It must be great being the Army and being able to say, "Hey, wireless charging sounds cool, let's pour a couple million into it and see if we can up the range to, let's say, fifty feet! Okay? AWESOME!"
Plugging gadgets in to charge them may suck for us on an individual level, but the Army has the problem on a military scale. Soldiers are carrying radios and GPS receivers and all kinds of other hardware, and all of it has to be plugged in to batteries all the time, which means carrying said batteries and cords all over the place and then plugging the batteries in when you get back to base. Not fun.
What the Army is looking for is a way to eliminate all of this redundant and annoying infrastructure, setting things up so that troops can keep all their stuff charged up just by being within 50 feet of bases or vehicles. Sounds like a fantastic idea, and while it may be mostly crazy, at least it's not completely impossible: wireless power transmission over distances of several feet has been demonstrated at about 50% efficiency, and there are ways to get even longer distances if you don't mind using infrared lasers.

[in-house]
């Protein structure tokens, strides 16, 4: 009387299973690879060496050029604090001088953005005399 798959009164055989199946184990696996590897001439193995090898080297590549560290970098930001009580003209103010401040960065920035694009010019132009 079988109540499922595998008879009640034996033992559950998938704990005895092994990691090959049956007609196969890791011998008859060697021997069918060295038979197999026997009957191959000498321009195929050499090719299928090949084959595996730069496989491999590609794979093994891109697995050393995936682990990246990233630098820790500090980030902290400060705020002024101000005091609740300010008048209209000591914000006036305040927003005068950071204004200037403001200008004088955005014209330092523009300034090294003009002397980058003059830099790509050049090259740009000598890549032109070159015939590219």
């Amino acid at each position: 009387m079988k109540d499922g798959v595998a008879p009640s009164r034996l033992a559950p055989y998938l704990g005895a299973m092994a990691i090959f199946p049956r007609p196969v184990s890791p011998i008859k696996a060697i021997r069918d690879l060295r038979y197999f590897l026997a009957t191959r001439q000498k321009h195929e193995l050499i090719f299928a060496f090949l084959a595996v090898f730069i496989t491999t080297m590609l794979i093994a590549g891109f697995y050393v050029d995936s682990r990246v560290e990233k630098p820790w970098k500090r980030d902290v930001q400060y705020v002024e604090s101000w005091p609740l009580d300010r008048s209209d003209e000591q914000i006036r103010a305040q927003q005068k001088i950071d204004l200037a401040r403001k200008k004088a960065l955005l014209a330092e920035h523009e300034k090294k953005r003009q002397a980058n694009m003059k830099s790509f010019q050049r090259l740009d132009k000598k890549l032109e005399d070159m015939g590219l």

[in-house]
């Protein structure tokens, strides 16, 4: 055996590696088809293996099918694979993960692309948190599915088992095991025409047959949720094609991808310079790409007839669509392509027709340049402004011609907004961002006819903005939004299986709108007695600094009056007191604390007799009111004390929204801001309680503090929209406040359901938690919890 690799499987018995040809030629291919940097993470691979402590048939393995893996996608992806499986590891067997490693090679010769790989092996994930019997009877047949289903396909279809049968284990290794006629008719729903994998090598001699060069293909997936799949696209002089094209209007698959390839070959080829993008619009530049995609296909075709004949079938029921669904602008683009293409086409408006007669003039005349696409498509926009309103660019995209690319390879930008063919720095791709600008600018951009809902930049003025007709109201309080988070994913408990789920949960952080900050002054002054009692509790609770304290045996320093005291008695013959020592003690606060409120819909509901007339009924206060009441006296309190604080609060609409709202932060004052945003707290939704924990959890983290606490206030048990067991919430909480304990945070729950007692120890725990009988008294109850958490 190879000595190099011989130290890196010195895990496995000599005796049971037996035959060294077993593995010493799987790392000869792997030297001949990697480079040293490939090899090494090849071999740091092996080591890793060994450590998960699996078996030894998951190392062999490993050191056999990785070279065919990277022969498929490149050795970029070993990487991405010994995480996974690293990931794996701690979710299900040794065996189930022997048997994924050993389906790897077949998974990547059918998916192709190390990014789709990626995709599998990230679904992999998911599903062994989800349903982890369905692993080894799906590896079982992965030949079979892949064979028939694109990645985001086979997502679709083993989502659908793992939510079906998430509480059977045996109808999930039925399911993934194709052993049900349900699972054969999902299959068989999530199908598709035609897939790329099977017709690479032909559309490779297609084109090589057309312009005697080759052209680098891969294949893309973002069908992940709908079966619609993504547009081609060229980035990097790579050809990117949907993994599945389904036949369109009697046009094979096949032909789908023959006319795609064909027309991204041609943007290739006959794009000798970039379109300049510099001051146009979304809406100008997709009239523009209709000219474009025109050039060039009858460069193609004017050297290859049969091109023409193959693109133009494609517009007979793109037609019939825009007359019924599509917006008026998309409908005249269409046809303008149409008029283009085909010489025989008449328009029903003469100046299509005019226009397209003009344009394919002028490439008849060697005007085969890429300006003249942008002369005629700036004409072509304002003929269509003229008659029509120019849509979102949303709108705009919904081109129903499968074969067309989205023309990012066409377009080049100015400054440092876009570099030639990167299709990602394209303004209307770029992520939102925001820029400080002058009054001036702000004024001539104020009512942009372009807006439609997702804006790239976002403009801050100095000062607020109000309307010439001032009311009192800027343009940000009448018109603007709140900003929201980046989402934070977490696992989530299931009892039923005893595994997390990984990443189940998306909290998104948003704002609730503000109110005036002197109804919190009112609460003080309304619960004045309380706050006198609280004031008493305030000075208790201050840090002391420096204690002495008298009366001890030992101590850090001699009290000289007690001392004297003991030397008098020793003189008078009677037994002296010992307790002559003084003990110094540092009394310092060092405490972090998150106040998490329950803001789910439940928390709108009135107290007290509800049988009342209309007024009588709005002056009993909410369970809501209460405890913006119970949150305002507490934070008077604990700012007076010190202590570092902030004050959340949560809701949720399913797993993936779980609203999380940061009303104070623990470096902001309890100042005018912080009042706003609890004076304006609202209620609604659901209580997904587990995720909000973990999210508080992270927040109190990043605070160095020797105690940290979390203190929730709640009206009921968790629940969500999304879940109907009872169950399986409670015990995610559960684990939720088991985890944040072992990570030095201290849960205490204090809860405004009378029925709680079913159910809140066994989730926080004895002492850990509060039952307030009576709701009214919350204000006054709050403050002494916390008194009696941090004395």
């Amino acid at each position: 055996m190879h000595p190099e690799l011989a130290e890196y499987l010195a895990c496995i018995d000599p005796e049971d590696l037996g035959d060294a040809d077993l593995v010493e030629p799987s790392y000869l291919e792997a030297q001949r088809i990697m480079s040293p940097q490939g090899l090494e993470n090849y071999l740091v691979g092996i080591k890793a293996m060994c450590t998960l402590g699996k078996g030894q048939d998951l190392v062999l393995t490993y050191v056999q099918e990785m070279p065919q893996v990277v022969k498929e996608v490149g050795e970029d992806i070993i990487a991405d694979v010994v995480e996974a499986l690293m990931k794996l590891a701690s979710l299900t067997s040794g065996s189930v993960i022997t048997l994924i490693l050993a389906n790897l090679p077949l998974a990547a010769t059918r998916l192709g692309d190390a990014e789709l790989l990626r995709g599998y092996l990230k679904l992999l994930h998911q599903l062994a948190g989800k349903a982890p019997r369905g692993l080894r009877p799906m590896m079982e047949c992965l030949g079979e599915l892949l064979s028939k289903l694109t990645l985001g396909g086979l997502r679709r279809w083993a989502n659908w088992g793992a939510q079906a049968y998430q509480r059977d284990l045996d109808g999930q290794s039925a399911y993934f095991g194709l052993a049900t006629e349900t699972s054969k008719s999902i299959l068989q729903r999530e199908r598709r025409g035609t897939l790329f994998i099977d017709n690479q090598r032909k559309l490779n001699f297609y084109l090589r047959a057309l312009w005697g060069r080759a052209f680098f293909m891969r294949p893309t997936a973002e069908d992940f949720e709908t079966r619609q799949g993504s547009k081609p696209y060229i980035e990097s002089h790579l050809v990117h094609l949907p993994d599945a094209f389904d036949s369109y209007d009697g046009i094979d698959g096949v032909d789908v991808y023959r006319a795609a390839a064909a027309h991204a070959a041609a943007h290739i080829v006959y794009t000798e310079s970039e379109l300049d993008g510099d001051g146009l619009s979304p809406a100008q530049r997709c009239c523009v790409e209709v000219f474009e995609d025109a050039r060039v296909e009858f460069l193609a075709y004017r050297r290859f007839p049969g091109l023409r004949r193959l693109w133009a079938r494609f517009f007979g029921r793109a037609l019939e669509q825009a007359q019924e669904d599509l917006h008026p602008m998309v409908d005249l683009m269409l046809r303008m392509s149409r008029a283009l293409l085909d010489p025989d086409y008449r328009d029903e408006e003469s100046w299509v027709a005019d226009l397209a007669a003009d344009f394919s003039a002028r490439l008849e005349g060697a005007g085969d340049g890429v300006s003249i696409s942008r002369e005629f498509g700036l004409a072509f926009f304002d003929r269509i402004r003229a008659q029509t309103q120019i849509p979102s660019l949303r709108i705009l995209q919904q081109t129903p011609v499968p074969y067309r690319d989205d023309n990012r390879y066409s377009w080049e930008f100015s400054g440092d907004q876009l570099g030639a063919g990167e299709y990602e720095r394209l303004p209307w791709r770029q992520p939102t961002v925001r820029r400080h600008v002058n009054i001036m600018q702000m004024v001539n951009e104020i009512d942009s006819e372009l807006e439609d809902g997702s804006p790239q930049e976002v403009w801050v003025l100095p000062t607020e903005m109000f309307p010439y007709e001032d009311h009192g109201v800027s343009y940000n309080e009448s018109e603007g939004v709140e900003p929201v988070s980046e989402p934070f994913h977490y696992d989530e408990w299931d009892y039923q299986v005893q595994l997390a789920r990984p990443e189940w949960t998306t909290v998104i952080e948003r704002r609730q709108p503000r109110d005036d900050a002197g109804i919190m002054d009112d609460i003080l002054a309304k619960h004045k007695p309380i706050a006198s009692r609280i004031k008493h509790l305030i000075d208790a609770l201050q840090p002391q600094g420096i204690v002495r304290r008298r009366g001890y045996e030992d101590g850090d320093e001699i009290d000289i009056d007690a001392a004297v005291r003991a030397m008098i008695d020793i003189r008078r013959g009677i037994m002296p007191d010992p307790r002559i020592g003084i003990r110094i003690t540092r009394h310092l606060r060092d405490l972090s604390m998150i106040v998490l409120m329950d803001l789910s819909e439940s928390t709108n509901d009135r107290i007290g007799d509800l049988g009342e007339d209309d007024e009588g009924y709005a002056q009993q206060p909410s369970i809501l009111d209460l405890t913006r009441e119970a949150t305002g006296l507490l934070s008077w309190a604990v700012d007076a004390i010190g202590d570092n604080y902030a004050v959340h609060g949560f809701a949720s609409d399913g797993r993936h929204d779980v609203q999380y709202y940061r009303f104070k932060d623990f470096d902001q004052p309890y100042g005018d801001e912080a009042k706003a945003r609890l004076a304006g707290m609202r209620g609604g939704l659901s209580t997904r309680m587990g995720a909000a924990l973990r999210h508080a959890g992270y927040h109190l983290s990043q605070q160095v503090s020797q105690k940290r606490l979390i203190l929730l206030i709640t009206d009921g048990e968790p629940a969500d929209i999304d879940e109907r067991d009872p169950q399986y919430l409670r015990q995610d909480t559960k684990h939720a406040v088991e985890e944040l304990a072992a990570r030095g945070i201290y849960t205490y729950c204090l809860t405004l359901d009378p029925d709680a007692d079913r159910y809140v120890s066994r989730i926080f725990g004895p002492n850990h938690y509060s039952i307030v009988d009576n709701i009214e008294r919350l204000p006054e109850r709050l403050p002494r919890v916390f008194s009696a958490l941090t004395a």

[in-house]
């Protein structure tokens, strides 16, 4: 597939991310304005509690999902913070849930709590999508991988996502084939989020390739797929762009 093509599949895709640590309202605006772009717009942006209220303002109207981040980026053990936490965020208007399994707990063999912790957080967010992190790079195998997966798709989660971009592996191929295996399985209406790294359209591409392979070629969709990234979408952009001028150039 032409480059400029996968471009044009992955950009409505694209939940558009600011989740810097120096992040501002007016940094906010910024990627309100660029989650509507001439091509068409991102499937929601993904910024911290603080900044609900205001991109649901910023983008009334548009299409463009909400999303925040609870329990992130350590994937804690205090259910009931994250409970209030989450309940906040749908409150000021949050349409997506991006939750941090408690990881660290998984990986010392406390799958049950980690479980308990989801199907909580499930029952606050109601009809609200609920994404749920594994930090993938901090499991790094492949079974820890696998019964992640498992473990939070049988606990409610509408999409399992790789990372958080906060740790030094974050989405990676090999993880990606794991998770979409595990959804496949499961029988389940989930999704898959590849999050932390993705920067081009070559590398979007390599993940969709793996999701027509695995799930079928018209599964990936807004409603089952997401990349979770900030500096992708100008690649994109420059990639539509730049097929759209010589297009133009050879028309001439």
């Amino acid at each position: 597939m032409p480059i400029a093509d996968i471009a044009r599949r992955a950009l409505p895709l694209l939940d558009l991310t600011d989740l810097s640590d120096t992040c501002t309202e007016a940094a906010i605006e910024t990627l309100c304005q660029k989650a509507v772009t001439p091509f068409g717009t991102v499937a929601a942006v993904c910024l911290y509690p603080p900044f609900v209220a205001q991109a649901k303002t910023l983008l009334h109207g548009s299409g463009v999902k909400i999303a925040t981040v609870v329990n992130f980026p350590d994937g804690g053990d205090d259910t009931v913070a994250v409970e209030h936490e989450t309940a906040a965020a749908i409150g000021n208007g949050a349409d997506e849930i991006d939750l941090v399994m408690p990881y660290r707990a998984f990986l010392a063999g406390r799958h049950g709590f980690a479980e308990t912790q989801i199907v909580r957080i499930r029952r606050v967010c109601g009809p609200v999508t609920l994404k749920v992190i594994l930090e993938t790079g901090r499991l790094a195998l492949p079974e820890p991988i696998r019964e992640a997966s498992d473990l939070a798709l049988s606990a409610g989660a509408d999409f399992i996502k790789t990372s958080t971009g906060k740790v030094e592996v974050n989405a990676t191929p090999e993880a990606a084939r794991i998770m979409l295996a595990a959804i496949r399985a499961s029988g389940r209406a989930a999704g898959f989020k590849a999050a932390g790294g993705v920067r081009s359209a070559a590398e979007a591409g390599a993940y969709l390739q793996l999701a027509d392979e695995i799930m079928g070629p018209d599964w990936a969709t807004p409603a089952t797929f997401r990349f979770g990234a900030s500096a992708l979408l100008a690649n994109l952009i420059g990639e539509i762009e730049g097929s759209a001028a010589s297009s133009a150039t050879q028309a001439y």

What seems more realistic to us is to give up on the long-range transmission and just bring transmitters closer to receivers by mounting them on autonomous flying robots. Seriously, give these guys at the University of Nebraska a couple million and see what they come up with instead.